Effie Caldarola

Sister Helen Prejean was back in Nebraska recently. The nun, a member of the Congregation of St. Joseph, has probably done more to turn the tide against the death penalty in America than anyone else.

But beyond that, she’s simply a wonderfully inspirational speaker and a great storyteller. She can move a whole room to laughter with her Cajun drawl.

Since I work for an organization that supports repeal of the death penalty, I was happy to sign up for her daylong retreat, “A Life Against Death.”

My friend Stacy attended as well. She had heard Sister Helen speak for the first time four years before, and it had been a pivotal and spiritual moment for her. She was so inspired that she joined the board of the Nebraska repeal movement, and today she is the group’s executive director. She’s my boss.


Stacy told me about sitting with Sister Helen at lunch four years ago. Stacy expressed how upset some of the issues surrounding the death penalty made her. Stacy recalls Sister Helen’s emphatic response: “Stacy,” she said, “it’s not good enough to be upset. You’ve got to do something about it.”

I don’t know how many times in the past few weeks I’ve pondered those words. It’s not good enough to be upset. You’ve got to do something about it.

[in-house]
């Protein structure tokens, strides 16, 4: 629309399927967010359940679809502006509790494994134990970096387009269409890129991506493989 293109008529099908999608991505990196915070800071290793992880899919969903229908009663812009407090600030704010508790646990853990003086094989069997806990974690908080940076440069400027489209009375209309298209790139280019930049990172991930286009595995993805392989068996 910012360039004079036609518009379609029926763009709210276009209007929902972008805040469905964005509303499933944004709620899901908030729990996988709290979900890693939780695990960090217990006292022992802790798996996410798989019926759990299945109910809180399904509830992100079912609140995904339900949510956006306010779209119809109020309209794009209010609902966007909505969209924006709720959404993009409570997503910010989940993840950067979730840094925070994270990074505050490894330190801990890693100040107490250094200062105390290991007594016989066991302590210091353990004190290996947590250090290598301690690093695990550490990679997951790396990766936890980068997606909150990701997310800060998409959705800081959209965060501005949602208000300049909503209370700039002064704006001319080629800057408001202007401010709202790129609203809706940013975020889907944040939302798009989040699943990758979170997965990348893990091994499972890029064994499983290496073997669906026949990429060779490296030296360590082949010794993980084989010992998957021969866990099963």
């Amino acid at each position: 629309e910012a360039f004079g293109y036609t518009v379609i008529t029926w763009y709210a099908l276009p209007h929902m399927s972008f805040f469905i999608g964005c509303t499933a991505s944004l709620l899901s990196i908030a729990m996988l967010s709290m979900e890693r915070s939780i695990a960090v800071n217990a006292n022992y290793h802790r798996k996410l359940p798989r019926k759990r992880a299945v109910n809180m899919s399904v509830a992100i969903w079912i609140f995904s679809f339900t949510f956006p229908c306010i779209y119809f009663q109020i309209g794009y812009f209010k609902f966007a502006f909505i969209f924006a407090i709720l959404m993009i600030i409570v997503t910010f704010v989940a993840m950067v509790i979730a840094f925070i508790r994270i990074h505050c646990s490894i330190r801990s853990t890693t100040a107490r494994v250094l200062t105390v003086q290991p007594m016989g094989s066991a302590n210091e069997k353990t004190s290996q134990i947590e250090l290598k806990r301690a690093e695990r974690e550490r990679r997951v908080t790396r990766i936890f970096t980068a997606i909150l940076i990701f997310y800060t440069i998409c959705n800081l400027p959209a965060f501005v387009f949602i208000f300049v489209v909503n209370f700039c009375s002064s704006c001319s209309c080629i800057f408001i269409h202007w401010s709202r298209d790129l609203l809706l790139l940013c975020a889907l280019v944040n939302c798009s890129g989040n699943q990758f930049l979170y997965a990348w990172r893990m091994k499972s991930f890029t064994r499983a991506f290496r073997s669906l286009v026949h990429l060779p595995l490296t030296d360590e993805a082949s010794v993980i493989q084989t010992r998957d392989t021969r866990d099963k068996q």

“Don’t ask for the light. Ask for the fire.” — St. Bonaventure

Those are words to live by, and they apply to any issue about which we care deeply. How often do we see an event, an issue, a contemporary problem, and feel strongly, but where do our feelings take us? Do we shake our head and feel compassion, anger, a sense of indignation? Do we talk about it at the dinner table perhaps, and then tomorrow move on?

Here’s a quote Sister Helen gave us from St. Bonaventure: “Don’t ask for the light. Ask for the fire.”

In other words, take your concerns about any issue to God and ask how you should translate your concerns into action. Move from concern to passion. Ask for the fire.

Years ago my spiritual director was another great nun. She was a no-nonsense type, and on the end table in her office was a sign that simply said, “Just do it.” There comes a time when we need to act on our convictions.

If an issue calls to us — immigration, prison ministry, human trafficking, working with pregnant moms — it’s time to pray over that issue and act.

If you’re at the time in life that I am — kids out of the house, more free time, looking at perhaps the last third of my life — it’s time to “just do it.”

We don’t have forever, and sometimes it takes a few years under your belt to realize that. None of us has forever.

Sister Helen was moved, not by something academic, but by life experience. She was asked to be a pen pal with someone on death row. It was that simple.

She didn’t realize he would want her as a spiritual director. She didn’t know she was moving down a road that would lead her to be the main witness to his death, that she would tell him to keep looking at her as he died and that she would be the face of Christ to him at that moment.

It all started because she said yes to a simple thing, an easy request. Saying yes is where it starts for all of us. Just do it. Just ask for the fire.